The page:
The equity vehicles currently in use in Europe and the US reveal several immediate differences in equity strategy across the Atlantic. First, time-based options account for nearly 30% of all equity vehicles in use in the US, more than double the prevalence observed in Europe. Second, European firms rely more heavily on performance-based equity.
The charts provided below illustrate the distribution of long-term incentive vehicles in use at our two groups of select pharmaceutical companies:
The reduced use of stock options in Europe is primarily related to various corporate governance initiatives in individual countries and broader European Union directives. As a result of regulatory actions, most of European pharmaceutical companies have abandoned options entirely. Companies that continue to resist this trend in Europe face ongoing shareholder criticism. As Radford's recent article on long-term restricted stock unit (RSU) adoption trends in the technology and life sciences sectors points out, US companies are following suit for many of the same reasons, but at a slower pace, especially in the life sciences sector.
The choice of when and where to grant specific equity vehicles should not be governed solely by market norms or shareholder desires. Companies should consider their specific growth goals and other important pros and cons associated with any equity vehicle choice. For stock options, this means weighing the pros of simple plan design against the cons of potentially volatile incentive outcomes and higher shareholder dilution rates. For performance shares, this means weighing the positives of broader shareholder acceptance against the negatives of greater plan design and communication complexity.
Equity Value Mix
Prevalence data only tells us if certain equity vehicles exist within a market— it's a simple yes or no proposition. However, equity value mix data hints more directly at the relative importance of equity vehicles within a company's compensation strategy. Looking at equity value mix across the Atlantic, Radford data reveals both surprising and expected trends among leading pharmaceutical companies.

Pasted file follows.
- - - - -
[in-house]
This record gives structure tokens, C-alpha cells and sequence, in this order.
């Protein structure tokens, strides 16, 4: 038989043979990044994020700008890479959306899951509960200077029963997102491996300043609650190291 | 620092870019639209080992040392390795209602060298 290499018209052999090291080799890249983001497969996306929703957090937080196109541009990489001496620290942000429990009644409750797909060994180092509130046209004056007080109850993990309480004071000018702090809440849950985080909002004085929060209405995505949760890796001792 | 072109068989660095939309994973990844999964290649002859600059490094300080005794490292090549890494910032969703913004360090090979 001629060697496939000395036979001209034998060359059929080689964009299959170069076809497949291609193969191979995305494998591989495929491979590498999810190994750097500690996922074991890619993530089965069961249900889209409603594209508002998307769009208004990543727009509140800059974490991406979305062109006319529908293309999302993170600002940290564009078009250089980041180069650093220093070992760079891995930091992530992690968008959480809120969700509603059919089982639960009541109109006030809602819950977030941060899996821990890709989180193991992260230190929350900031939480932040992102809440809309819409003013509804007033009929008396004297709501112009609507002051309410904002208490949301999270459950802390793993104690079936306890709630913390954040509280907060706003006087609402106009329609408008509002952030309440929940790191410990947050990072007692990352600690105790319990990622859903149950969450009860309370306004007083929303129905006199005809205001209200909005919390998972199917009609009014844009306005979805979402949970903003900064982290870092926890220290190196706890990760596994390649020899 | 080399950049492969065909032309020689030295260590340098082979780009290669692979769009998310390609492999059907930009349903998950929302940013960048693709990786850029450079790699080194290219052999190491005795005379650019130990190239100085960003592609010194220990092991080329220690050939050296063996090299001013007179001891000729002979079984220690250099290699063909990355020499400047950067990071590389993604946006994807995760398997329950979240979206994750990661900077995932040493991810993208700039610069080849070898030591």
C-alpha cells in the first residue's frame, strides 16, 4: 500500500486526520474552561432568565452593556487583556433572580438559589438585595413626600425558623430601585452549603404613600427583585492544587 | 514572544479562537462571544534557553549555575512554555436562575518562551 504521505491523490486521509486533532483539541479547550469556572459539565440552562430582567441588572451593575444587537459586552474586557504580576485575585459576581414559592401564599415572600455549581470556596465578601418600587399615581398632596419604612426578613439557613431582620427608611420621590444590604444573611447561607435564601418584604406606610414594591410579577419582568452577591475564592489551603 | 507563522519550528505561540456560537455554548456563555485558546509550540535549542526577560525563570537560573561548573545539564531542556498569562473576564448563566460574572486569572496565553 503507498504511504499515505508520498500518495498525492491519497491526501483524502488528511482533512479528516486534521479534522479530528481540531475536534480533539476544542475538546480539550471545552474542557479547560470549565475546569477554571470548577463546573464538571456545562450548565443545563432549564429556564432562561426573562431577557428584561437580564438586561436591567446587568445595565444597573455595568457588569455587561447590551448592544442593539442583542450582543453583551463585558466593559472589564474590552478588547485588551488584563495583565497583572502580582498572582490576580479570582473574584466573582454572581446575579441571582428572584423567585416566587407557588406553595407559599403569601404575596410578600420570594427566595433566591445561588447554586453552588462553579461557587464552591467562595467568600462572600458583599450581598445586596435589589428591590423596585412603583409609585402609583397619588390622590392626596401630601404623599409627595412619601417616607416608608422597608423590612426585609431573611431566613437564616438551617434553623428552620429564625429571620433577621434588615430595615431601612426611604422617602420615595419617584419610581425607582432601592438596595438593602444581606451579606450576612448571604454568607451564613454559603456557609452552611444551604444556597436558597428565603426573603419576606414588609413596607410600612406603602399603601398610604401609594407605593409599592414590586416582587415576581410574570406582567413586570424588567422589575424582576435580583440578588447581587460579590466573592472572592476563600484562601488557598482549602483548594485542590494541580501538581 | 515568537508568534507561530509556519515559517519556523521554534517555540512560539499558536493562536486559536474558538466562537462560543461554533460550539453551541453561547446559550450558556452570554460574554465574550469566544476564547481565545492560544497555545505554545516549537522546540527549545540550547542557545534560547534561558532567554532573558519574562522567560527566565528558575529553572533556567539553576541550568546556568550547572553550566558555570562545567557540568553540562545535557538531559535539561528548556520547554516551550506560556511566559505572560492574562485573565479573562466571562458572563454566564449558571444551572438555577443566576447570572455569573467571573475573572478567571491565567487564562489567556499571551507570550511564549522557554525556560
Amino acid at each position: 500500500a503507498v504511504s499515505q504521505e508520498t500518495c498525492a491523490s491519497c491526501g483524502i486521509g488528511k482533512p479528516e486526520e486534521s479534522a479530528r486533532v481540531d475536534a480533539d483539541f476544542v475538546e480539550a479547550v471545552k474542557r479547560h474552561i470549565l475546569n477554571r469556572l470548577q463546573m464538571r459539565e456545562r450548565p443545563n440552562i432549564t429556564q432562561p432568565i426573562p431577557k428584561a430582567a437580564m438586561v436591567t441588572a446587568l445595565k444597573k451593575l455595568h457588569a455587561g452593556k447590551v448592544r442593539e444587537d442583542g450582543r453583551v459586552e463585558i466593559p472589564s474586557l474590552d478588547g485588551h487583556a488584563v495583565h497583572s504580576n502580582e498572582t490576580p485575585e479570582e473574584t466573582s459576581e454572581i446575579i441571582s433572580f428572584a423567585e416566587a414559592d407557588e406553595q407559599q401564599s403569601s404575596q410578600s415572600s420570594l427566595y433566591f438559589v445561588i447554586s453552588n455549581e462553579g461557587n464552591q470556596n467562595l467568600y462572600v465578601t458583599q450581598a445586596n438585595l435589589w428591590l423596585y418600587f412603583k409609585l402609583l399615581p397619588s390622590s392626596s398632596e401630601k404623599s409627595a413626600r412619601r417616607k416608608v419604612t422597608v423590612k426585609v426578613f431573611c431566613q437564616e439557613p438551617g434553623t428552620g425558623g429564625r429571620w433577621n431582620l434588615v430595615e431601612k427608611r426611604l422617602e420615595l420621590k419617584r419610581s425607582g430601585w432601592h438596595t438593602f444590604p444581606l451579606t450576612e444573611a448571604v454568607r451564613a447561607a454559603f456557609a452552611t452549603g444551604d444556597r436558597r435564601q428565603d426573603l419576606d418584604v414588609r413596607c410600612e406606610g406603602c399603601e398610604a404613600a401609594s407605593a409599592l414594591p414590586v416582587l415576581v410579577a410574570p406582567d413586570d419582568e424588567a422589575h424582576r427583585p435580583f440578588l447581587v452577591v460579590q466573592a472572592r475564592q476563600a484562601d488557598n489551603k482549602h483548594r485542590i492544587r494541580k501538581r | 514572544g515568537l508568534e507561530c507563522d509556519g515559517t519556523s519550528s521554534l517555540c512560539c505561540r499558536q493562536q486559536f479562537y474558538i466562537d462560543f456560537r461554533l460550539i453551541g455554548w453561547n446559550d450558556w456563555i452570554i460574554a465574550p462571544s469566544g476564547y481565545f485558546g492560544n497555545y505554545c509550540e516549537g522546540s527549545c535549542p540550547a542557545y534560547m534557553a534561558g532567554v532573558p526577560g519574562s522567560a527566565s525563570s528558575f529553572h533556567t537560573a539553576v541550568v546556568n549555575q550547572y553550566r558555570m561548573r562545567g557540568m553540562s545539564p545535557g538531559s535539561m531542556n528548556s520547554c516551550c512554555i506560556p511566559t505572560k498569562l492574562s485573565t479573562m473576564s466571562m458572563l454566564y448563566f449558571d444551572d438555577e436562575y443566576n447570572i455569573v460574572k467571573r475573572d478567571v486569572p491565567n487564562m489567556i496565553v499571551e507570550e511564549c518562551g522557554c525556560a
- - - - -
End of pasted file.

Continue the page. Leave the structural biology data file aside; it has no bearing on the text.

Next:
In both Europe and the US, equity value mix for senior executives (i.e., C-suite leaders and executive directiors) is quite similar; roughly 65% to 70% of equity value is delivered via performance shares (see the following charts). This data points to the strong influence of regulators and shareholders in both markets, who continue to demand tighter links between pay and performance. We also believe another force may be at play. When it comes to senior executive talent, mobility and competition rates are high. The market for talent is truly pan-Atlantic, and so too are compensation practices.
Looking lower into organisations (at the Vice President and Senior Director levels), many of the differences one might expect to see between Europe and the US begin to emerge. Leading pharmaceutical companies in Europe continue to rely heavily on performance shares, while US firms rapidly deemphasize performance shares in favour of stock options and restricted shares/units. Several factors may contribute to the data we observe in the US, including:
- US companies continue to believe strongly that stock options are an important and effective pay-for-performance vehicle, and face less investor pressure than their European counterparts to push performance shares deeper into their organizations;
- US companies are more likely to believe lower-level executives and employees have less influence (i.e. "line of sight") over the metrics and goals tied to performance shares; and